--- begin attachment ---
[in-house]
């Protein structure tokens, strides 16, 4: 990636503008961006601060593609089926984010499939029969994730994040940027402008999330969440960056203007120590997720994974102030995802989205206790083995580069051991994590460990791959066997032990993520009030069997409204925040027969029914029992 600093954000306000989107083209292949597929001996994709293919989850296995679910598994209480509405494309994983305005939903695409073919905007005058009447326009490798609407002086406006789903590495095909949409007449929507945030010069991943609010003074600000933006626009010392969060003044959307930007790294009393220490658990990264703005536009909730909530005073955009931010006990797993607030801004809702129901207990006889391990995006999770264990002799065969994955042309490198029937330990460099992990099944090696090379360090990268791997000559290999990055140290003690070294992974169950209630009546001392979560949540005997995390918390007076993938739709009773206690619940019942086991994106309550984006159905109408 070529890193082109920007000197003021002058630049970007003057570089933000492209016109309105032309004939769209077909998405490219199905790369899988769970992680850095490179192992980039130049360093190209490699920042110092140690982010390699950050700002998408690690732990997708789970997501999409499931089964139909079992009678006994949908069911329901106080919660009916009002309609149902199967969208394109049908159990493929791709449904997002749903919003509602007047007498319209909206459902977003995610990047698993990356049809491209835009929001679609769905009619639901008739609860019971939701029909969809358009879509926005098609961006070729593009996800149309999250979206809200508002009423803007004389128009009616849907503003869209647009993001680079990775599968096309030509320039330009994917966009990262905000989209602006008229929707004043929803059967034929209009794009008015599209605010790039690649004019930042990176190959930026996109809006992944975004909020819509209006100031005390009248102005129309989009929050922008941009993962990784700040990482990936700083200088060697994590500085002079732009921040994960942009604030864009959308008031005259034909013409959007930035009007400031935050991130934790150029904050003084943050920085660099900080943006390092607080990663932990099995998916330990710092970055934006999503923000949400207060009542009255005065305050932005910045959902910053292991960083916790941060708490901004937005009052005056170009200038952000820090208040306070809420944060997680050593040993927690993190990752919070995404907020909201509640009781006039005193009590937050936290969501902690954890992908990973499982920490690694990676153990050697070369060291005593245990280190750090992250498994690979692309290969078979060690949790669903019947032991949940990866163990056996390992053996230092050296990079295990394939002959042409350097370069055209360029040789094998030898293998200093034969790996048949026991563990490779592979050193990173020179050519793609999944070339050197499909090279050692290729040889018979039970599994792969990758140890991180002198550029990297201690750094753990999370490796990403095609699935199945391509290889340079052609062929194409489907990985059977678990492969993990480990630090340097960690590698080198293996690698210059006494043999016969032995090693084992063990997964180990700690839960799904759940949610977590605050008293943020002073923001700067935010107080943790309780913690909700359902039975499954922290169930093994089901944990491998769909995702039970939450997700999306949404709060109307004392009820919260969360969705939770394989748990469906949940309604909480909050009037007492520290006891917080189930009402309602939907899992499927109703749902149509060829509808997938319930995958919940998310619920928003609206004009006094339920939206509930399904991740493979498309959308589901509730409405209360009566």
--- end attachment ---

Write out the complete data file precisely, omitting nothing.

[in-house]
């Protein structure tokens, strides 16, 4: 990636503008961006601060593609089926984010499939029969994730994040940027402008999330969440960056203007120590997720994974102030995802989205206790083995580069051991994590460990791959066997032990993520009030069997409204925040027969029914029992 600093954000306000989107083209292949597929001996994709293919989850296995679910598994209480509405494309994983305005939903695409073919905007005058009447326009490798609407002086406006789903590495095909949409007449929507945030010069991943609010003074600000933006626009010392969060003044959307930007790294009393220490658990990264703005536009909730909530005073955009931010006990797993607030801004809702129901207990006889391990995006999770264990002799065969994955042309490198029937330990460099992990099944090696090379360090990268791997000559290999990055140290003690070294992974169950209630009546001392979560949540005997995390918390007076993938739709009773206690619940019942086991994106309550984006159905109408 070529890193082109920007000197003021002058630049970007003057570089933000492209016109309105032309004939769209077909998405490219199905790369899988769970992680850095490179192992980039130049360093190209490699920042110092140690982010390699950050700002998408690690732990997708789970997501999409499931089964139909079992009678006994949908069911329901106080919660009916009002309609149902199967969208394109049908159990493929791709449904997002749903919003509602007047007498319209909206459902977003995610990047698993990356049809491209835009929001679609769905009619639901008739609860019971939701029909969809358009879509926005098609961006070729593009996800149309999250979206809200508002009423803007004389128009009616849907503003869209647009993001680079990775599968096309030509320039330009994917966009990262905000989209602006008229929707004043929803059967034929209009794009008015599209605010790039690649004019930042990176190959930026996109809006992944975004909020819509209006100031005390009248102005129309989009929050922008941009993962990784700040990482990936700083200088060697994590500085002079732009921040994960942009604030864009959308008031005259034909013409959007930035009007400031935050991130934790150029904050003084943050920085660099900080943006390092607080990663932990099995998916330990710092970055934006999503923000949400207060009542009255005065305050932005910045959902910053292991960083916790941060708490901004937005009052005056170009200038952000820090208040306070809420944060997680050593040993927690993190990752919070995404907020909201509640009781006039005193009590937050936290969501902690954890992908990973499982920490690694990676153990050697070369060291005593245990280190750090992250498994690979692309290969078979060690949790669903019947032991949940990866163990056996390992053996230092050296990079295990394939002959042409350097370069055209360029040789094998030898293998200093034969790996048949026991563990490779592979050193990173020179050519793609999944070339050197499909090279050692290729040889018979039970599994792969990758140890991180002198550029990297201690750094753990999370490796990403095609699935199945391509290889340079052609062929194409489907990985059977678990492969993990480990630090340097960690590698080198293996690698210059006494043999016969032995090693084992063990997964180990700690839960799904759940949610977590605050008293943020002073923001700067935010107080943790309780913690909700359902039975499954922290169930093994089901944990491998769909995702039970939450997700999306949404709060109307004392009820919260969360969705939770394989748990469906949940309604909480909050009037007492520290006891917080189930009402309602939907899992499927109703749902149509060829509808997938319930995958919940998310619920928003609206004009006094339920939206509930399904991740493979498309959308589901509730409405209360009566």